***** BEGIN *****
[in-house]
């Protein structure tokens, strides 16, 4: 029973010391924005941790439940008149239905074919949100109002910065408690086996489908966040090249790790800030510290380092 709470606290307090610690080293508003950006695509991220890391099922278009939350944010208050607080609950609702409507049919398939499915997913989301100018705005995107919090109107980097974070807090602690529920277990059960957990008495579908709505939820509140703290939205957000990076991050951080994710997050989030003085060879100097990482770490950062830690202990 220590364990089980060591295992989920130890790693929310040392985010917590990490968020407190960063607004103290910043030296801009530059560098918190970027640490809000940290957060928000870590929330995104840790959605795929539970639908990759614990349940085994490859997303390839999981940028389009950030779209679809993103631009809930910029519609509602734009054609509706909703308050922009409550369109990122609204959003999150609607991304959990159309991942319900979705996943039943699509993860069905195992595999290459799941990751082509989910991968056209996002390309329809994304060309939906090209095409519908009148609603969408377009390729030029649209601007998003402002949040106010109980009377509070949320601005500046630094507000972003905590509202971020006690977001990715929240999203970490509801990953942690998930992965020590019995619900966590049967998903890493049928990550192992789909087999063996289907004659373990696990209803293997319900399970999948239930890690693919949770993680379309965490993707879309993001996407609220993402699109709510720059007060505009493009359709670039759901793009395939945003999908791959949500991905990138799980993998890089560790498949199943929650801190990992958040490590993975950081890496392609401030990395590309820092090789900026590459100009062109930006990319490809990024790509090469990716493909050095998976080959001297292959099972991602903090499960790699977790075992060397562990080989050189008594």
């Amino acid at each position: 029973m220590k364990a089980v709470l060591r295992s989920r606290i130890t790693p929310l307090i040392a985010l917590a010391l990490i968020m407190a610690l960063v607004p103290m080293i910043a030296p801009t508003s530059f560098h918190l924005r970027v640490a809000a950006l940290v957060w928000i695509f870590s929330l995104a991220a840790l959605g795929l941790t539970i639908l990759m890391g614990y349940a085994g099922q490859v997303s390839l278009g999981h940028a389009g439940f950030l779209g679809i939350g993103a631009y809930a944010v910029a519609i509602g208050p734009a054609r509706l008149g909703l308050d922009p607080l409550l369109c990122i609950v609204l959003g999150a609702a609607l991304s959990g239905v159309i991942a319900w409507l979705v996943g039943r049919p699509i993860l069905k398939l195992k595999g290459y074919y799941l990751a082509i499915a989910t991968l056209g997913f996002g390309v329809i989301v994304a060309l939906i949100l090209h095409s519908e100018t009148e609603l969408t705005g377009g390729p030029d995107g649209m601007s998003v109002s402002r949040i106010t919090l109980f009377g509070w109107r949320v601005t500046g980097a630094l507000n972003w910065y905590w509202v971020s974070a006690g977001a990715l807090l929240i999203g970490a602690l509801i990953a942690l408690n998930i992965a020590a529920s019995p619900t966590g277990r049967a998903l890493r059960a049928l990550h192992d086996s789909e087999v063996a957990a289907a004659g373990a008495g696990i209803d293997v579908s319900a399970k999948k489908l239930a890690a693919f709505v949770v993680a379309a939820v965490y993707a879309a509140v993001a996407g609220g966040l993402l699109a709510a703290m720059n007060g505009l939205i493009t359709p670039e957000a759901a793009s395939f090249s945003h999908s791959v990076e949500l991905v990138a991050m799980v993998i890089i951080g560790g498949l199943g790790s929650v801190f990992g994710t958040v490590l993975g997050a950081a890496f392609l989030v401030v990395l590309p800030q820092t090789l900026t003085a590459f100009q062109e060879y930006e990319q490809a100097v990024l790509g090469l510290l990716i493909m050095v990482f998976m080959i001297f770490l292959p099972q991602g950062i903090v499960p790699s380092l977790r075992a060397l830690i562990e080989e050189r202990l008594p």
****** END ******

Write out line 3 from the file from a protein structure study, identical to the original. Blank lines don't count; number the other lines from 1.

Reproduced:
């Amino acid at each position: 029973m220590k364990a089980v709470l060591r295992s989920r606290i130890t790693p929310l307090i040392a985010l917590a010391l990490i968020m407190a610690l960063v607004p103290m080293i910043a030296p801009t508003s530059f560098h918190l924005r970027v640490a809000a950006l940290v957060w928000i695509f870590s929330l995104a991220a840790l959605g795929l941790t539970i639908l990759m890391g614990y349940a085994g099922q490859v997303s390839l278009g999981h940028a389009g439940f950030l779209g679809i939350g993103a631009y809930a944010v910029a519609i509602g208050p734009a054609r509706l008149g909703l308050d922009p607080l409550l369109c990122i609950v609204l959003g999150a609702a609607l991304s959990g239905v159309i991942a319900w409507l979705v996943g039943r049919p699509i993860l069905k398939l195992k595999g290459y074919y799941l990751a082509i499915a989910t991968l056209g997913f996002g390309v329809i989301v994304a060309l939906i949100l090209h095409s519908e100018t009148e609603l969408t705005g377009g390729p030029d995107g649209m601007s998003v109002s402002r949040i106010t919090l109980f009377g509070w109107r949320v601005t500046g980097a630094l507000n972003w910065y905590w509202v971020s974070a006690g977001a990715l807090l929240i999203g970490a602690l509801i990953a942690l408690n998930i992965a020590a529920s019995p619900t966590g277990r049967a998903l890493r059960a049928l990550h192992d086996s789909e087999v063996a957990a289907a004659g373990a008495g696990i209803d293997v579908s319900a399970k999948k489908l239930a890690a693919f709505v949770v993680a379309a939820v965490y993707a879309a509140v993001a996407g609220g966040l993402l699109a709510a703290m720059n007060g505009l939205i493009t359709p670039e957000a759901a793009s395939f090249s945003h999908s791959v990076e949500l991905v990138a991050m799980v993998i890089i951080g560790g498949l199943g790790s929650v801190f990992g994710t958040v490590l993975g997050a950081a890496f392609l989030v401030v990395l590309p800030q820092t090789l900026t003085a590459f100009q062109e060879y930006e990319q490809a100097v990024l790509g090469l510290l990716i493909m050095v990482f998976m080959i001297f770490l292959p099972q991602g950062i903090v499960p790699s380092l977790r075992a060397l830690i562990e080989e050189r202990l008594p």